One advantage ResNext-50 did have is that it trained more quickly. Stupidly, I didn’t record the training time for each architecture. I trained ResNet-34 over the course of a day. I’d say that ResNet-50 look about half as long again to train as ResNet-34[1]. ResNext-50 seemed like it took about halfway between the two. But that could be my imagination. Next time I should actually record the timings…

Be that as it may, my initial goal was to achieve an F1 score of at least 0.8 against the validation set. 0.8082 is (just barely) higher than that, so: mission accomplished, I guess.


Trying Class Specific Thresholds

At this point I started to realise a few things which would have been obvious at the top if I had more experience. Firstly, after I started writing this post I realised it might be interesting to graph the proportion of businesses which belong to each class. For your convenience (and in the interest of making the following charts readable on mobile), here are the class names again:

  1. Good for lunch;
  2. Good for dinner;
  3. Takes reservations;
  4. Outdoor seating;
  5. Restaurant is expensive;
  6. Has alcohol;
  7. Has table service;
  8. Ambience is classy;
  9. Good for kids.

And here is a graph of their proportions:

Following on from this, I started to wonder whether my system was doing better on some classes rather than others. Which is when the obvious thought arrived: I was using the same threshold for each class, but I had no reason to assume that the sensitivity was the same. I could probably get better results by using different thresholds for each class.

I ran the following code against the inference output for the validation set to find the best individual threshold for for each class:

def per_class_threshholds(preds, targs, start=0.04, end=0.50, step=0.001):

  # Initialize the per class threshholds to 0.
  thresholds = np.zeros((preds.shape[1]))

  # Ignore warnings.
  with warnings.catch_warnings():
    # Iterate 10 times, trying to improve the thresholds each
    # time.
    # Note: This is overkill, but runs quickly enough not to matter.
    # Some CPU time could be saved by stopping once the F1 is no 
    # longer improving.
    for _ in range(10):
      # Try to improve the threshold for each class in turn.
      for i in range(0, thresholds[0]):
        best_th = 0.0
        best_score = 0.0
        for th in np.arange(start, end, step):
          thresholds[i] = th
          score = f1_score(targs, (preds > thresholds), average='samples')
          if score > best_score:
            best_th = th
            best_score = score
        thresholds[i] = best_th

  return thresholds

Running this for each of three architectures individually gave me the per class F1 scores. You can see them in the graph below, which I’ve foreshortened to emphasise the differences in performance:

There’s actually more variation than I was expecting. Firstly between the per class scores. There’s some correlation with the per class proportions above, but not for every class. Accounting for that effect, “Good for lunch” and “takes reservations” appear to be the hardest classes to detect.

Secondly the best architecture is not consistent across the classes. ResNet-34 is actually a bit of a dark horse when it comes to detecting establishments which open for lunch. Who knew?

Speaking of ideas which occur to you after the fact: I’m willing to bet that the time stamp of the photo is probably a pretty solid signal for the “good for lunch” class.

At this point I didn’t trust the overall F1 scores these thresholds gave me against the validation set. It was time run against the test set, submit to Kaggle, and find out what my real score was. I did this for each of the architectures, and also built an ensemble output by using the predictions of the architecture which got the best score for each class.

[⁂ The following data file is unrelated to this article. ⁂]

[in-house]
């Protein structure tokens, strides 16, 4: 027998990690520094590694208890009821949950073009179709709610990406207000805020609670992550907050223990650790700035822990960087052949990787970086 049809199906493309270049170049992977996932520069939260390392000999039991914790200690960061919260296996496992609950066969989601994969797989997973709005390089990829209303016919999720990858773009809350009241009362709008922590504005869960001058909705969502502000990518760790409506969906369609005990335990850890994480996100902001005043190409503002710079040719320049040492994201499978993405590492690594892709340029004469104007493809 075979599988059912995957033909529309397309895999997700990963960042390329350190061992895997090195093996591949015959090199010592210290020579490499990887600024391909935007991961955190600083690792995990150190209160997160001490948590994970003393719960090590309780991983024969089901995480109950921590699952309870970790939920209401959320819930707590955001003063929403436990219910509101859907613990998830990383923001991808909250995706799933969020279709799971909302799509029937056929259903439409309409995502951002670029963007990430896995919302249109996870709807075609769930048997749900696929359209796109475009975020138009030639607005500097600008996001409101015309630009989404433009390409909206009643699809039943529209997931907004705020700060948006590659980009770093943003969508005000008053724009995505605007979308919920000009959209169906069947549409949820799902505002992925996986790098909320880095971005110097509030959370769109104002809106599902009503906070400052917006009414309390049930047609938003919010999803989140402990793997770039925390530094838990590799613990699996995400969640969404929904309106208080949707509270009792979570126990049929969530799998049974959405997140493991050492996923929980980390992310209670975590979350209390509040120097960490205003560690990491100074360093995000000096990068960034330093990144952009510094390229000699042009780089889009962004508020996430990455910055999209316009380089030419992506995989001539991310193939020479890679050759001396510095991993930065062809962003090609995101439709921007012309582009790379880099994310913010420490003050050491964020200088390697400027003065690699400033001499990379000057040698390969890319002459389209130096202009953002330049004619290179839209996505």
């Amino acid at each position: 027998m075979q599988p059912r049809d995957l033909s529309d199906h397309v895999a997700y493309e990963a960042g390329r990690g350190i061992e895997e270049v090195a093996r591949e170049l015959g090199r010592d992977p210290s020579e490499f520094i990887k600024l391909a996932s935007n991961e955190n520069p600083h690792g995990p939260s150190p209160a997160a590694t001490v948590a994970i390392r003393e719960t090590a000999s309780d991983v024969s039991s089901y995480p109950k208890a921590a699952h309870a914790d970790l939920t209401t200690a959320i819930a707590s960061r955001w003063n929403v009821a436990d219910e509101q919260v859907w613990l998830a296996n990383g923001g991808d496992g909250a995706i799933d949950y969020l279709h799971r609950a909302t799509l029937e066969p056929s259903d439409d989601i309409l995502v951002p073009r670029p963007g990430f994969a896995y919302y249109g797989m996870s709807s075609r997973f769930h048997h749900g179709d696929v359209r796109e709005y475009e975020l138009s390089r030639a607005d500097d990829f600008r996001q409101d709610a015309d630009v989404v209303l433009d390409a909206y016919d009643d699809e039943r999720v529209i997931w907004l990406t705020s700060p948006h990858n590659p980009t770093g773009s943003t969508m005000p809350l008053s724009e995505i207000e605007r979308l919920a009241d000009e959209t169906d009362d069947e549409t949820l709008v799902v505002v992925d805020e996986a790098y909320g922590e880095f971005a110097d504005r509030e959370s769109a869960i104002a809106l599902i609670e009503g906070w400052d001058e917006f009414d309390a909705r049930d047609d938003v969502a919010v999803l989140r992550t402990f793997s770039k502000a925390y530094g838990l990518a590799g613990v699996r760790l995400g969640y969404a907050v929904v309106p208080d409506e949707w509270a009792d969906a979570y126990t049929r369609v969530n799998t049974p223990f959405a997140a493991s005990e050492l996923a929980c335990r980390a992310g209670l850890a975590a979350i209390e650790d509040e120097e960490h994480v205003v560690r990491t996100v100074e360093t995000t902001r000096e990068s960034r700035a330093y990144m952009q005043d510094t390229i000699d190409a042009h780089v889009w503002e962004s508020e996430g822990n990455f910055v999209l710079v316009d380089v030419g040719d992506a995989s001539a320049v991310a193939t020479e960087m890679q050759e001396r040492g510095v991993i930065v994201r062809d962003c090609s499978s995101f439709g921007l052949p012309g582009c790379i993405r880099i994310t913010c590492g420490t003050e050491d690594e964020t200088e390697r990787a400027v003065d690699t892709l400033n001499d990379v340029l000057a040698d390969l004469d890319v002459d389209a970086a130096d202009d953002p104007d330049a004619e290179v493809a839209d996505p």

Having run inference on the test data, I used the following code to build per business predications[2] and generate the formatted output.

predications = # The per photo predictions.
test_photo_to_biz = f'{PATH}/test_photo_to_biz.csv'
test_photo_to_biz_data = pd.read_csv(test_photo_to_biz)

# Gather the individual business IDs, and the image counts
# for each business.
biz_counts = {}
for biz_id in test_photo_to_biz_data.business_id:
  biz_counts.setdefault(biz_id, 0)
  biz_counts[biz_id] += 1
biz_ids = list(biz_counts.keys())
biz_idxs = {biz_ids[i] : i for i in range(len(biz_ids))}

# Extract the photo IDs in order from the test image file names.
images_in_order = [v[9:-4] for v in learn.data.test_ds.fnames]
photo_idxs = {int(images_in_order[i]) : i for i in range(len(images_in_order))}

# Convert the per photo predictions to per business predictions.
biz_preds = np.zeros((len(biz_ids), preds2.shape[1]))
for i in range(test_photo_to_biz_data.shape[0]):
  photo_id = test_photo_to_biz_data.photo_id[i]
  photo_idx = photo_idxs[photo_id]
  photo_preds = predications[photo_idx, :]
  biz_id = test_photo_to_biz_data.business_id[i]
  biz_idx = biz_idxs[biz_id]
  biz_count = biz_counts[biz_id]
  biz_preds[biz_idx, :] += photo_preds * (1.0 / biz_count)

# Convert the predications into booleans.
biz_cls = preds > threshholds

# Convert the booleans into lists of matched classes.
classes = []
for i in range(biz_cls.shape[0]):
  biz_cls_biz = biz_cls[i, :]
  biz_classes = " ".join([str(i) for i in range(preds_cls.shape[1]) if biz_cls_biz[i]])

# Build a pandas data frame with the business IDs and
# matched classes.
data = np.array(list(zip(biz_ids, classes)), order = 'F')
output = pd.DataFrame(data=data, columns=['business_id', 'labels'])
# Write the data frame out to a CSV files.
output.to_csv(csv_fn, index=False)
# Display a link to the CSV file.

The code used to build the ensemble is left as an exercise for the reader. Obviously this is for educational purposes. Not just because I don’t want you to see my code and possibly judge me more harshly than you already do for the other code in this post. Ahem.

So, without further ado, here are the final scores against the public and private leaderboards for the competition: